The densely populated urban areas face significant transport and mobility challenges in the phase of ever expanding economic, environmental and social footprints of the transportation sector. Prime Minister of India Narendra Modi envisions Railway stations as intermodal hubs that are global integrated solutions to futuristic development. Transit hubs are no longer an isolated development, rather critical links between commercial, retail, residential and recreational spaces. A densely populated and saturated city like Mumbai needs to relax and release large chunks of spaces to generate mixed use developments to making it walkable and affordable.
Any land or settlement over its course of existence develops an organic pattern as a response to its use over the span of time. Our approach to the design is to understand underlying systems of the site and its context to develop a scheme which is in harmony with the underlying structure.
We believe in generating design schemes and places that add value and are commercially viable. Through the design of the Thakurli Railway Station and its precinct, the aim is to restructure the station with better amenities, create connections within the city, connect the main concourse with the main flow and boost influential growth in the precinct by insertion of plug-ins in tandem with the existing urban fabric. A comprehensive approach to developing, enhancing and managing public spaces has been adopted. The creation of an inter-modal hub at Thakurli Junction is initiated by integrating it with the local bus network of the area.
With the washing track running midway through the site, there is a loss of major connectors of vehicular and pedestrian traffic. By provision of FOBs, slip roads and creation of public piazzas, we have connected the city within and increased walkability to and from the site. Moreover, with integration of different modes of transport and creation of an inter-modal hub, the design is expected to boost the economy of the region. The precinct has been designed to maximize functionality of urban space on a daily basis, by provision of residential lots (50%), office lots (20%), retail (20%), and hotels (10%). The area in close proximity to the railway station is developed in accordance to the station transit oriented development guidelines. While the area further away from the station’s proximity largely entails commercial development (office and retail). The transit oriented development planning is done in response to the immediate context and its needs.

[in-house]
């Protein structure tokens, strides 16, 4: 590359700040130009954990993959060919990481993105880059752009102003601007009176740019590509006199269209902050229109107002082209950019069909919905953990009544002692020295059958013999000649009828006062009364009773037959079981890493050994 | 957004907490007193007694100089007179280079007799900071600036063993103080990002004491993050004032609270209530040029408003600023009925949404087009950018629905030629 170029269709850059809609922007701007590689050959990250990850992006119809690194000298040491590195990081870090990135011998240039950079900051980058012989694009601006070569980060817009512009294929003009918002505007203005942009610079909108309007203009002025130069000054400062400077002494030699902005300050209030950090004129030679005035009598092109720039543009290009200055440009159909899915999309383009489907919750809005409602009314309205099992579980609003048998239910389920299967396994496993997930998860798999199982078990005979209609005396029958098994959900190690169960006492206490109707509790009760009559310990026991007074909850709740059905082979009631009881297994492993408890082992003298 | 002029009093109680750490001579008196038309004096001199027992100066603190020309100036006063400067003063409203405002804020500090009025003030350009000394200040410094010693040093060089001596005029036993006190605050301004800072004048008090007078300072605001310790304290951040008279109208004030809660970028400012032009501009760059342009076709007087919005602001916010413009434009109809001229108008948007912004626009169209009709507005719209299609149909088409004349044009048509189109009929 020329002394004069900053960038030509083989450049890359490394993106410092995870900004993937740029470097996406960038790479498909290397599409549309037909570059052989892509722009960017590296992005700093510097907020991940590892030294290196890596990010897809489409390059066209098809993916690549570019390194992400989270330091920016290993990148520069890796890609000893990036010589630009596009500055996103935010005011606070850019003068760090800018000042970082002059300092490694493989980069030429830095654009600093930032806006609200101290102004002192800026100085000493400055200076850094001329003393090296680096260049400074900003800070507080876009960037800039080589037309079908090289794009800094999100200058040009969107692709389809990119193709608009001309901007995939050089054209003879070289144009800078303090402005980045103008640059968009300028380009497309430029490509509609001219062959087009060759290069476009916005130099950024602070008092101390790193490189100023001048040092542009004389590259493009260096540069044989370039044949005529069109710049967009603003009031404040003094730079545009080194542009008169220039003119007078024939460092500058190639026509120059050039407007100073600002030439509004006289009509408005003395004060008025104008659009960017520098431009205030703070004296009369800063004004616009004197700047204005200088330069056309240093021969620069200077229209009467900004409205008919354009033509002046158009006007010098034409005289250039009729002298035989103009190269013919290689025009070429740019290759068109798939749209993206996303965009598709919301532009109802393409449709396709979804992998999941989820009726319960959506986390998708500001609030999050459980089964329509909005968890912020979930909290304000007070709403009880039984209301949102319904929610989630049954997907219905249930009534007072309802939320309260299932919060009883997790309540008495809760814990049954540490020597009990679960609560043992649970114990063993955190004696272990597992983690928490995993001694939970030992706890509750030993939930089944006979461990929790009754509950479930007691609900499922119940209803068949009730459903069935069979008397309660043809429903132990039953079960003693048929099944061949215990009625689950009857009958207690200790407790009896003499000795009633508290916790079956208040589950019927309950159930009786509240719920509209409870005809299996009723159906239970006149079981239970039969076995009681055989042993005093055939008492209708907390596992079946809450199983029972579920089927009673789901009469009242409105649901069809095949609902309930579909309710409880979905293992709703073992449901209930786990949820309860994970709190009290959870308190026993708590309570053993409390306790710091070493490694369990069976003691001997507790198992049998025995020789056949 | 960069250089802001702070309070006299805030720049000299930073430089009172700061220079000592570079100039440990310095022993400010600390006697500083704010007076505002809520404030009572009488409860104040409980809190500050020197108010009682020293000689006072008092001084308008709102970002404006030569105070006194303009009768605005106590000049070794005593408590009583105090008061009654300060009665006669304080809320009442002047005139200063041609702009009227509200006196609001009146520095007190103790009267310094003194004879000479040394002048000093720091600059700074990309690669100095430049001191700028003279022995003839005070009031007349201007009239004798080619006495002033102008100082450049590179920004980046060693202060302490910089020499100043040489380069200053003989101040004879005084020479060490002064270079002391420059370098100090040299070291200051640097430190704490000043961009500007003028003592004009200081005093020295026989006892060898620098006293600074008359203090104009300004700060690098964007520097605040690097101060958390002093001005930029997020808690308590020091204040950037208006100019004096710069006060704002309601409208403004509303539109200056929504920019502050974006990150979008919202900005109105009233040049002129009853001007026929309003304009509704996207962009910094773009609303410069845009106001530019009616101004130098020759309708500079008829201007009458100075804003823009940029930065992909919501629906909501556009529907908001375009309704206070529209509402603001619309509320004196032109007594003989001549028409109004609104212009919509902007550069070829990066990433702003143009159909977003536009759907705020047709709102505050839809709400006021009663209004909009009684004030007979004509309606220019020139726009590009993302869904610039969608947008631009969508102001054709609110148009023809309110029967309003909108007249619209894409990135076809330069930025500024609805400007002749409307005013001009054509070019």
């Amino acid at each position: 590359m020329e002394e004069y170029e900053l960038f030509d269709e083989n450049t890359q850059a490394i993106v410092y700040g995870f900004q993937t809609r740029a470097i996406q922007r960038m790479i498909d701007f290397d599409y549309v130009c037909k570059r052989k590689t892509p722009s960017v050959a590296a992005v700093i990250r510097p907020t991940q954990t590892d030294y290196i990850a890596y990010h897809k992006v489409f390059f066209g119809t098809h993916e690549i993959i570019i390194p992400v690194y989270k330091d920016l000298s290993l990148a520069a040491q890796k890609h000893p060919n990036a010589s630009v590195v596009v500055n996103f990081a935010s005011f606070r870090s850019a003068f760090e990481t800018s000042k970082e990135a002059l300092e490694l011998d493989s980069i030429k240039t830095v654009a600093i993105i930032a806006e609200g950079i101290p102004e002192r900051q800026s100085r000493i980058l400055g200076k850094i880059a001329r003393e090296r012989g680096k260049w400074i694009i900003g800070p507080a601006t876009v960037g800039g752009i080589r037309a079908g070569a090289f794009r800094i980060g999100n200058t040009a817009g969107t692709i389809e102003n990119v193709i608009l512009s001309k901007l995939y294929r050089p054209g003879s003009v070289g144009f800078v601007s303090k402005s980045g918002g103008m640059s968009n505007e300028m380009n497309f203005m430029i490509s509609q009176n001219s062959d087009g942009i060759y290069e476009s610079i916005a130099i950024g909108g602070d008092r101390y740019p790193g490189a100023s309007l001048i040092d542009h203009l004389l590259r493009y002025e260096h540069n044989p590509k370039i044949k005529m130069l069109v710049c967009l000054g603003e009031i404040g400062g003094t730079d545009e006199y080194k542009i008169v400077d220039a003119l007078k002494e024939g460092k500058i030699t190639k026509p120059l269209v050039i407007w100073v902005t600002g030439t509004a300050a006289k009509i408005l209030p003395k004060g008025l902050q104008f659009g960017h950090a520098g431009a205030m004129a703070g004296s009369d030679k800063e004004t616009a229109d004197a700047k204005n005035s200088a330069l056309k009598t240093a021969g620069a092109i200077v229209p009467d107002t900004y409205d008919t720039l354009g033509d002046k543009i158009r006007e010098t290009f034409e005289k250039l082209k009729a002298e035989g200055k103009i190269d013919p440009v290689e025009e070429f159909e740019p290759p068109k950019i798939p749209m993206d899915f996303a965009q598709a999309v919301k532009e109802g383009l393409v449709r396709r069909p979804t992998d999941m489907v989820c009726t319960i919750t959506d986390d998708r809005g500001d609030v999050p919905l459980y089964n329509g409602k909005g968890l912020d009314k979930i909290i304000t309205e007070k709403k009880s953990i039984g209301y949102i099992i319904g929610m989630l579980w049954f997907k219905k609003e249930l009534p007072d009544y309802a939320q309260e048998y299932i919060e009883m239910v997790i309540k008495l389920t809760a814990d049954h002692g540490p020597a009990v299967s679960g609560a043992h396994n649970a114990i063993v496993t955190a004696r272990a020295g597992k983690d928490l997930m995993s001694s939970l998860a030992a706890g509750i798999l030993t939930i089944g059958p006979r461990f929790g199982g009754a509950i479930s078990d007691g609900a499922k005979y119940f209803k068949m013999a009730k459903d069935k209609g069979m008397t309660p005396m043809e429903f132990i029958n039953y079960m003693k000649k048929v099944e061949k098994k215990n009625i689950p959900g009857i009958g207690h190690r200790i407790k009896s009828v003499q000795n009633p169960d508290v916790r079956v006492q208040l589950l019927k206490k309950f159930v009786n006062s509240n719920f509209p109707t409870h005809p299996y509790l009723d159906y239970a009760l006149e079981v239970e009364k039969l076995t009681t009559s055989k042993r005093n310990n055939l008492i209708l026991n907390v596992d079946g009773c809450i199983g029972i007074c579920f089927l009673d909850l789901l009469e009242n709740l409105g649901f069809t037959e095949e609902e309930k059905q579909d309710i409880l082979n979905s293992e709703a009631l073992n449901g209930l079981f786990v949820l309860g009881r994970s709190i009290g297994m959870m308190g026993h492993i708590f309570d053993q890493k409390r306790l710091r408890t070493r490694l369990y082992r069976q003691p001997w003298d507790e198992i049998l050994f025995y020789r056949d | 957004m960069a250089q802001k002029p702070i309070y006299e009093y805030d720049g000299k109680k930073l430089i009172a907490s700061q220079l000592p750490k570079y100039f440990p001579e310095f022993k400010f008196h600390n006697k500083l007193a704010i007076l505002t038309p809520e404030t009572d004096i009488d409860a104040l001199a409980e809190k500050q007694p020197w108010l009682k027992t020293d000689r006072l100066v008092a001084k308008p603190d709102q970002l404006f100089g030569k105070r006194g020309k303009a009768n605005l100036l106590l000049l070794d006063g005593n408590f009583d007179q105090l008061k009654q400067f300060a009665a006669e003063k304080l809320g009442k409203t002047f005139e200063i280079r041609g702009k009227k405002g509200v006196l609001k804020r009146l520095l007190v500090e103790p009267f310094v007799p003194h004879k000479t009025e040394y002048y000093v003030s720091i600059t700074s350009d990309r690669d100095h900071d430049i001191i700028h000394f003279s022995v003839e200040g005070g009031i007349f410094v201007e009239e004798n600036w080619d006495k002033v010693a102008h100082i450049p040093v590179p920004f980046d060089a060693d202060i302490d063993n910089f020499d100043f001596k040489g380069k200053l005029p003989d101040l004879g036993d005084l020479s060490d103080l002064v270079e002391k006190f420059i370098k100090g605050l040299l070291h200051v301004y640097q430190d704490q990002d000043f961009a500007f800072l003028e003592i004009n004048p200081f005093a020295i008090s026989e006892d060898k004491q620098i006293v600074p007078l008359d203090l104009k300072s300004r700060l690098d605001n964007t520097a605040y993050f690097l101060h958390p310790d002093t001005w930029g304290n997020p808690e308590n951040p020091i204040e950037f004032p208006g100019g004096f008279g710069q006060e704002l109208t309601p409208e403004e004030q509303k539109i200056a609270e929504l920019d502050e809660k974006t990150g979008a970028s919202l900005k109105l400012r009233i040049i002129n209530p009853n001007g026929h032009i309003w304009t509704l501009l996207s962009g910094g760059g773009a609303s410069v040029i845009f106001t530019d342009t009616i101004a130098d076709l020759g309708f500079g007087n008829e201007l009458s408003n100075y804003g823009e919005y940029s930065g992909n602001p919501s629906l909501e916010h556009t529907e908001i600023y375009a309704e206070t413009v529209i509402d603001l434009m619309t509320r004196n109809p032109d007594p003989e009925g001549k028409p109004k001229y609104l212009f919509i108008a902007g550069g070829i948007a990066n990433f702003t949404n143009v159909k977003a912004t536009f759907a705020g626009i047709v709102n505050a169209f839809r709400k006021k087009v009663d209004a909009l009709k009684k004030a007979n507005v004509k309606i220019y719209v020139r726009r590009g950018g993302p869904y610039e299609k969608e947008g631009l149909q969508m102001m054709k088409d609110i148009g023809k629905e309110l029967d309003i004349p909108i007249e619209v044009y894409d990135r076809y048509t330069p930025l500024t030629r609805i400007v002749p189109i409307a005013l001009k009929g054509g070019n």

The prime objective of the development is to enhance and enforce strong connectivity for both the motorized sector and pedestrianized sector. The proposed master plan for the station aims to connect the fragmented road network into a nested and intertwined grid that can carry an optimum volume of motor vehicle across the site efficiently. Furthermore, this boosts the connectivity of adjoining areas of the site. Engrained in this network is system of pedestrian pathway made prominent by a continuous stretch of greens that flows to the forest area. For the success of inter-modality the key factor lies in creating a vehicle free pedestrian experience that is legible and easy to comprehend. All the capillary pathways of the settlement get connected to a central green spine articulated by connecting all the existing green areas throughout the site. This system of network also ensures vehicular and pedestrian segregation.
Our approach towards redevelopment of the station is a renewed focus on design promoting the growth of retail and revenue opportunities. The underlying stepped terraces and the elevated concourse have attached retail areas providing spaces for people to spill over. The drop-off curb for the station has been visualized and conceptualized having dynamic and vibrant spaces within and outside, providing ease of access and movement of passengers to and from the terminal. Catering to the possibility of increase in the passenger flow, a secondary entry has been linked to Thakurli West Side Station.
Researches have proven that “the rail transport systems are six times more energy efficient than road and four times more economical”. In addition to that the proposal is sustainable. Buildings have been oriented North to South, for maximum glare free light, large overhangs, mutually shaded and ventilated courtyards, green roofs for thermal insulation and skylights for inducing sunlight. The form of the station is innovative in its design.
Additionally, the station building has been revitalized though strong place-making, contributing to social cohesion and pedestrianism. Care has been taken to provide and maximize green spaces within and around the precinct, also making it a source of civic pride. Designed as multi-use destination, we believe the Thankuli Railway Station and its Precinct can become important anchors for civic activity that host a broader range of activities.